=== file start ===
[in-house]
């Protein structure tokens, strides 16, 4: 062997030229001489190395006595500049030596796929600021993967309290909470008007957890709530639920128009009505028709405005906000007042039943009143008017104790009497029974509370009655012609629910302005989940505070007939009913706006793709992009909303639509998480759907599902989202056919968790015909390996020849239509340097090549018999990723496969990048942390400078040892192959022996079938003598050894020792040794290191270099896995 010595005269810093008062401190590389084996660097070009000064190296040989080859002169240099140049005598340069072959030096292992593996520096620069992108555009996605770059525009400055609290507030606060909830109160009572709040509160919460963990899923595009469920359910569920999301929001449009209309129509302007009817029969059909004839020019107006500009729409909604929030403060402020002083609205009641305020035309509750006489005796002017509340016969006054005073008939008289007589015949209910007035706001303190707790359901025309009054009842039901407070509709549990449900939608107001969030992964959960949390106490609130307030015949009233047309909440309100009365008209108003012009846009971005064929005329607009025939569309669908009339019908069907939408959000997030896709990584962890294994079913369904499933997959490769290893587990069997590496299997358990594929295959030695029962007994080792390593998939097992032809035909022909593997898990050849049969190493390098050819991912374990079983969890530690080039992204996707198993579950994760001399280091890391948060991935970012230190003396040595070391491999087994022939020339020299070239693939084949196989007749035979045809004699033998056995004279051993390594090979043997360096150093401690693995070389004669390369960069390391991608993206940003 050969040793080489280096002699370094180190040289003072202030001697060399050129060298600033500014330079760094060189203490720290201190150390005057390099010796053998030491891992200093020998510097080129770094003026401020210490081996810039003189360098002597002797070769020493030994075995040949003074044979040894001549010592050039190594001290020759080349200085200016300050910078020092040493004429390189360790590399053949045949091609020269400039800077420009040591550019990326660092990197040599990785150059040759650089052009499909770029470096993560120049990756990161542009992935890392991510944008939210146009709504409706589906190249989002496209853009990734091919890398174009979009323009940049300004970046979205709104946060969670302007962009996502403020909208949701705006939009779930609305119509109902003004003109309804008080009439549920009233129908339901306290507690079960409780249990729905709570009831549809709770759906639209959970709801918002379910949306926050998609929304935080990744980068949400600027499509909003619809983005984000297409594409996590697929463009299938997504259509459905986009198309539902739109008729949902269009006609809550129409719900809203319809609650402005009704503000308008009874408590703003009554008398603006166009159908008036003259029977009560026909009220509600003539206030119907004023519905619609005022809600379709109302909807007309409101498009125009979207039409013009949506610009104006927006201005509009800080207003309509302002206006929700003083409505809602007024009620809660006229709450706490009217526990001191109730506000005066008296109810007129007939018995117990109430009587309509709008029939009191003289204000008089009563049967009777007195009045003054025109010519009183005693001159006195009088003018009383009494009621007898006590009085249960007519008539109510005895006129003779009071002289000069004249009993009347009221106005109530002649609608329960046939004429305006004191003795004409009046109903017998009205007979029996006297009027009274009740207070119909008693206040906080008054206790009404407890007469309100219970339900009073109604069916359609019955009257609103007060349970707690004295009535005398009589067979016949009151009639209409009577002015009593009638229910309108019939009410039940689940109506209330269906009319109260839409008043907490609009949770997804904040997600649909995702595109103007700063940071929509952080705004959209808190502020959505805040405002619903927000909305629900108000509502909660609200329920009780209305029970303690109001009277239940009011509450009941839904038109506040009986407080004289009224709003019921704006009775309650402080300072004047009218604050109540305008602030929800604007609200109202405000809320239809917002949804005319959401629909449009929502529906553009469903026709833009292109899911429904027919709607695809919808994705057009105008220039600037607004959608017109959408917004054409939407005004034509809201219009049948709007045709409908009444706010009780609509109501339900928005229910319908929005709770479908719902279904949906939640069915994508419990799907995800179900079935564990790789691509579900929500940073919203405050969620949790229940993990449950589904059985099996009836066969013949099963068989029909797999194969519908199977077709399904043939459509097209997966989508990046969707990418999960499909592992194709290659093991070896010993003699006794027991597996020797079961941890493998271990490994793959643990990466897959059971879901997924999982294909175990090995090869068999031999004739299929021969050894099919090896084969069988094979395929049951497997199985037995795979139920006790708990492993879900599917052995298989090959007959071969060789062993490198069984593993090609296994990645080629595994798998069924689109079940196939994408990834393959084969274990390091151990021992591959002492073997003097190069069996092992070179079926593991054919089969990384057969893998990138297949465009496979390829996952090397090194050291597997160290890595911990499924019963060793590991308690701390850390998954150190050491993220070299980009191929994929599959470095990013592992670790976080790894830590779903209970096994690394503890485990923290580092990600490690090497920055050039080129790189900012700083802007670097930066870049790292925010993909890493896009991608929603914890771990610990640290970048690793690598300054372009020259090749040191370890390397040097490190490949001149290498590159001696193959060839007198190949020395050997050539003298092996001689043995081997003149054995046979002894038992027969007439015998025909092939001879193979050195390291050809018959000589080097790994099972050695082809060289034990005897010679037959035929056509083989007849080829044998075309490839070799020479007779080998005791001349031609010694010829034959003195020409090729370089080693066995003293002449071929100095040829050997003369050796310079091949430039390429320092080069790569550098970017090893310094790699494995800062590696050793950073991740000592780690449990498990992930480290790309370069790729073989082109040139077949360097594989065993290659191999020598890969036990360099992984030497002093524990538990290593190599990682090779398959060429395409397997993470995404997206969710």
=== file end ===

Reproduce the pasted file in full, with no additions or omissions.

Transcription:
[in-house]
């Protein structure tokens, strides 16, 4: 062997030229001489190395006595500049030596796929600021993967309290909470008007957890709530639920128009009505028709405005906000007042039943009143008017104790009497029974509370009655012609629910302005989940505070007939009913706006793709992009909303639509998480759907599902989202056919968790015909390996020849239509340097090549018999990723496969990048942390400078040892192959022996079938003598050894020792040794290191270099896995 010595005269810093008062401190590389084996660097070009000064190296040989080859002169240099140049005598340069072959030096292992593996520096620069992108555009996605770059525009400055609290507030606060909830109160009572709040509160919460963990899923595009469920359910569920999301929001449009209309129509302007009817029969059909004839020019107006500009729409909604929030403060402020002083609205009641305020035309509750006489005796002017509340016969006054005073008939008289007589015949209910007035706001303190707790359901025309009054009842039901407070509709549990449900939608107001969030992964959960949390106490609130307030015949009233047309909440309100009365008209108003012009846009971005064929005329607009025939569309669908009339019908069907939408959000997030896709990584962890294994079913369904499933997959490769290893587990069997590496299997358990594929295959030695029962007994080792390593998939097992032809035909022909593997898990050849049969190493390098050819991912374990079983969890530690080039992204996707198993579950994760001399280091890391948060991935970012230190003396040595070391491999087994022939020339020299070239693939084949196989007749035979045809004699033998056995004279051993390594090979043997360096150093401690693995070389004669390369960069390391991608993206940003 050969040793080489280096002699370094180190040289003072202030001697060399050129060298600033500014330079760094060189203490720290201190150390005057390099010796053998030491891992200093020998510097080129770094003026401020210490081996810039003189360098002597002797070769020493030994075995040949003074044979040894001549010592050039190594001290020759080349200085200016300050910078020092040493004429390189360790590399053949045949091609020269400039800077420009040591550019990326660092990197040599990785150059040759650089052009499909770029470096993560120049990756990161542009992935890392991510944008939210146009709504409706589906190249989002496209853009990734091919890398174009979009323009940049300004970046979205709104946060969670302007962009996502403020909208949701705006939009779930609305119509109902003004003109309804008080009439549920009233129908339901306290507690079960409780249990729905709570009831549809709770759906639209959970709801918002379910949306926050998609929304935080990744980068949400600027499509909003619809983005984000297409594409996590697929463009299938997504259509459905986009198309539902739109008729949902269009006609809550129409719900809203319809609650402005009704503000308008009874408590703003009554008398603006166009159908008036003259029977009560026909009220509600003539206030119907004023519905619609005022809600379709109302909807007309409101498009125009979207039409013009949506610009104006927006201005509009800080207003309509302002206006929700003083409505809602007024009620809660006229709450706490009217526990001191109730506000005066008296109810007129007939018995117990109430009587309509709008029939009191003289204000008089009563049967009777007195009045003054025109010519009183005693001159006195009088003018009383009494009621007898006590009085249960007519008539109510005895006129003779009071002289000069004249009993009347009221106005109530002649609608329960046939004429305006004191003795004409009046109903017998009205007979029996006297009027009274009740207070119909008693206040906080008054206790009404407890007469309100219970339900009073109604069916359609019955009257609103007060349970707690004295009535005398009589067979016949009151009639209409009577002015009593009638229910309108019939009410039940689940109506209330269906009319109260839409008043907490609009949770997804904040997600649909995702595109103007700063940071929509952080705004959209808190502020959505805040405002619903927000909305629900108000509502909660609200329920009780209305029970303690109001009277239940009011509450009941839904038109506040009986407080004289009224709003019921704006009775309650402080300072004047009218604050109540305008602030929800604007609200109202405000809320239809917002949804005319959401629909449009929502529906553009469903026709833009292109899911429904027919709607695809919808994705057009105008220039600037607004959608017109959408917004054409939407005004034509809201219009049948709007045709409908009444706010009780609509109501339900928005229910319908929005709770479908719902279904949906939640069915994508419990799907995800179900079935564990790789691509579900929500940073919203405050969620949790229940993990449950589904059985099996009836066969013949099963068989029909797999194969519908199977077709399904043939459509097209997966989508990046969707990418999960499909592992194709290659093991070896010993003699006794027991597996020797079961941890493998271990490994793959643990990466897959059971879901997924999982294909175990090995090869068999031999004739299929021969050894099919090896084969069988094979395929049951497997199985037995795979139920006790708990492993879900599917052995298989090959007959071969060789062993490198069984593993090609296994990645080629595994798998069924689109079940196939994408990834393959084969274990390091151990021992591959002492073997003097190069069996092992070179079926593991054919089969990384057969893998990138297949465009496979390829996952090397090194050291597997160290890595911990499924019963060793590991308690701390850390998954150190050491993220070299980009191929994929599959470095990013592992670790976080790894830590779903209970096994690394503890485990923290580092990600490690090497920055050039080129790189900012700083802007670097930066870049790292925010993909890493896009991608929603914890771990610990640290970048690793690598300054372009020259090749040191370890390397040097490190490949001149290498590159001696193959060839007198190949020395050997050539003298092996001689043995081997003149054995046979002894038992027969007439015998025909092939001879193979050195390291050809018959000589080097790994099972050695082809060289034990005897010679037959035929056509083989007849080829044998075309490839070799020479007779080998005791001349031609010694010829034959003195020409090729370089080693066995003293002449071929100095040829050997003369050796310079091949430039390429320092080069790569550098970017090893310094790699494995800062590696050793950073991740000592780690449990498990992930480290790309370069790729073989082109040139077949360097594989065993290659191999020598890969036990360099992984030497002093524990538990290593190599990682090779398959060429395409397997993470995404997206969710």